• It gets worse. After the destruction of Thessia, Joker will, if asked, mention his father and sister are on Tiptree and, though he hasn't heard from them yet, he's hopeful because he's heard the planet has been evacuated of non-combatants... such as teenaged children... like his sister... Hillary.
  • It turns out that the endings were actually quite sad because of how it ended and how appropriate it was for the trilogy to end in this light. Shepard reaches the Crucible... and finds out what he/she must do. Most, if not all, of the Mass Relays are sacrificed to stop or control the Reapers, meaning that galactic travel will be crippled. The scene of Shepard's life flashing before his/her eyes, along with the sad music that plays in the background, makes it sadder, as you know that he might not make it out alive. But in the end, there is a glimmer of hope, and the cycle may be broken. The Normandy lands on a lush jungle planet, and its crew is alive in the best ending, and if the final scene of the Grandfather (voiced by Col. Buzz Aldrin himself) telling the story was something to go by, it's implied that society eventually gets better, space travel is restored to its original capacities and society gets back on its feet. If you've seen this coming since ME1 (as some people did), then it pulls the trilogy into "Full Circle".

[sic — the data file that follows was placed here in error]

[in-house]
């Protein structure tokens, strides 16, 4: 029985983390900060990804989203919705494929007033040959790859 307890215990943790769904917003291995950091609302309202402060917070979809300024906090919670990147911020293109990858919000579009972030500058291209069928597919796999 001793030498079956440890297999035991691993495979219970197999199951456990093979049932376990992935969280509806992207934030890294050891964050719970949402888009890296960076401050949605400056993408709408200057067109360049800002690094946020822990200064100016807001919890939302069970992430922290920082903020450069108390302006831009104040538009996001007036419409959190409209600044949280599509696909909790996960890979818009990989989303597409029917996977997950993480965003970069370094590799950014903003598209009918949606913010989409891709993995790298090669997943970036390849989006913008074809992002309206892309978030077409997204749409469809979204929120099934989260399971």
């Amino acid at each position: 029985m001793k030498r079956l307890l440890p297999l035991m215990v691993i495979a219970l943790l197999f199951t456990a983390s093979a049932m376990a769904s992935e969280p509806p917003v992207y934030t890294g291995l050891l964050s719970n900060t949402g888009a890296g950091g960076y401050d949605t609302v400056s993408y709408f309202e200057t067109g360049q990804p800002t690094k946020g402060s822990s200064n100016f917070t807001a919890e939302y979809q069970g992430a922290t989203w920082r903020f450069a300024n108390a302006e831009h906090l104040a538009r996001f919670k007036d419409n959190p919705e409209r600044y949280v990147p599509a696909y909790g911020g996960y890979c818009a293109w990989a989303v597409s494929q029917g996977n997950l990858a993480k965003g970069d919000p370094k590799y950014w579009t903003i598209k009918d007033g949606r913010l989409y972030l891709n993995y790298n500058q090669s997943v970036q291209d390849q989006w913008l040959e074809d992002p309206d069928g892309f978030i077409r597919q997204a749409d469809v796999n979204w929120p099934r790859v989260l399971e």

• On the other hand, the Normandy being stranded could very well be interpreted as a worse tearjerker than it just being destroyed. Now the crew is stuck on an unknown world with no way to leave, no way to call for help, no way get back to their families, homeworlds and loved ones (Shepard included), and a very slim chance of survival. And on top of that, Garrus and Tali can't eat the same food as everyone else, so unless by some miracle of chance the planet has levo- and dextro-based life, the two of them are doomed to die of starvation. It's no wonder some people have thrown at least this part of the ending into Fanon Discontinuity.